It takes a village to raise a child. So the proverb goes. But these days in Singapore, the “village” has an education app to help that process.
The Parents Gateway application, one-stop platform for parents and teachers, was designed by the country’s education ministry to keep parents up to date on their childrens’ schooling and learning progress. Today, about 98 per cent of public school students in Singapore have at least one parent actively using the app.
Staying in touch
Among the app’s many functions, one of its most novel features is “pop-up communications”, says Shara Wong, a Digital Business Analyst in the Information Technology Division at the Ministry of Education. These allow the ministry to make timely and direct announcements to parents on schooling arrangements. When parents launch the app, notices pop up on the screen of their phone or other device to ensure that they don’t miss important school updates.
For parents, the app has proved useful in facilitating communication with teachers, particularly during the worst of the Covid-19 pandemic.
“Before the birth of the app, parents received many physical consent and announcement forms through their children,” Wong says. “Many of these forms would be misplaced or delayed due to the new home-based learning protocol [triggered by the pandemic].”
Some schools tried to digitalise such forms using third-party apps, but that raised security concerns. Parents with children attending different schools would also have a hard time navigating across platforms.
Now, all schooling matters across Singapore’s public schools are gathered on the app, making it a one-stop portal for parents. “This is regardless of whether their children are in kindergarten or primary, secondary or tertiary education,” Wong says.
Improving teachers’ workflows
For teachers, the time and effort spent on form distribution, collection and collation adds to their workload and takes time that could be spent teaching. But since its launch, Parents Gateway has helped to “level up schools’ operational capabilities” by relieving more than 35,000 teachers of the menial work of printing, distributing and collating forms.
Following requests by many schools, the app now features a custom-built function that allows parents to book and reschedule parent-teacher meetings in real time.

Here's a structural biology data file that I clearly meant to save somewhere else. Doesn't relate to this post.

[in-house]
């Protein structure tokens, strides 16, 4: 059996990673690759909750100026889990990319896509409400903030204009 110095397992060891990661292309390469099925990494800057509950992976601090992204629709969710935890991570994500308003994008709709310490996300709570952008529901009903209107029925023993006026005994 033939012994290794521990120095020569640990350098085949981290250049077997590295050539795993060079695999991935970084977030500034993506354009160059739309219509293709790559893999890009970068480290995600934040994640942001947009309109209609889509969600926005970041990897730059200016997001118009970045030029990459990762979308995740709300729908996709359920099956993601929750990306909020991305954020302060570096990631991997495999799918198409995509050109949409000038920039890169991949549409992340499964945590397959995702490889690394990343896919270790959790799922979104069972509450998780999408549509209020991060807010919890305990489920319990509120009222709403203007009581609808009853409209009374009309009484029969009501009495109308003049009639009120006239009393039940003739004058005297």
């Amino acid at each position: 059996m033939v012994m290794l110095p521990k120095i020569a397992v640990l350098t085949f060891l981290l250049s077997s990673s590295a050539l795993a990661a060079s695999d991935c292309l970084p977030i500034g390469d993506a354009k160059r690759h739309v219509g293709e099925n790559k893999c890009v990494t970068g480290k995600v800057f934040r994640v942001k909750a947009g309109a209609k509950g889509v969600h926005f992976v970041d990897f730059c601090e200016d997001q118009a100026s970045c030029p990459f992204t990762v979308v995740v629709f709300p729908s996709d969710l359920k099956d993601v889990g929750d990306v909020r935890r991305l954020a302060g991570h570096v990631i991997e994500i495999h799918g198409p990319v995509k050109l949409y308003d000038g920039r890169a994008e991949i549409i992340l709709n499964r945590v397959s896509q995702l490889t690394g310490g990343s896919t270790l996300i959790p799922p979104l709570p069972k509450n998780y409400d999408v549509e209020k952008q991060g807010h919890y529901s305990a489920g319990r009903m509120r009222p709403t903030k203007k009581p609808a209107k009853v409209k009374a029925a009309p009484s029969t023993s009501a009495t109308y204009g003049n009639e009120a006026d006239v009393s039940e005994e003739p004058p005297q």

Teachers are now able to engage with parents directly through the app, instead of waiting for annual parent-teacher meetings to update parents on their children’s learning, Wong says.
To ensure its continuous improvement, the developers of the Parents Gateway app have adopted a “forever beta” approach, meaning that it will never be considered truly finished, with new features and enhancements made regularly.
“The challenge is striking a balance between limited manpower and resources, and meeting the increasing expectations of users,” Wong says.
As such, the developing team is working to prioritise app enhancements, interviewing parents, making school visits and holding training sessions, to ensure the app stays relevant and attuned to the needs of its users.
By surveying schools before any major features are released on the app, the team is using a “minimal viable product” development strategy. This way, the most important services are delivered first, while others are ordered according to priority, Wong says.
Statistics collected through the app are crucial for enabling data-driven decision-making in the product’s development.
For instance, the education ministry can now review what kind of announcements are most viewed, how many parents are using the app, and whether new features are well received by using data collected and anonymised safely by the app.
Parents Gateway is in use by 346 public schools, across all education levels, garnering an average response rate of 76 per cent for digital consent forms populated through it – and its developers are seeking to boost uptake further.
“Embracing all data – especially data revealing poor results – help determine the areas for improvement and deliver real value to users,” Wong says.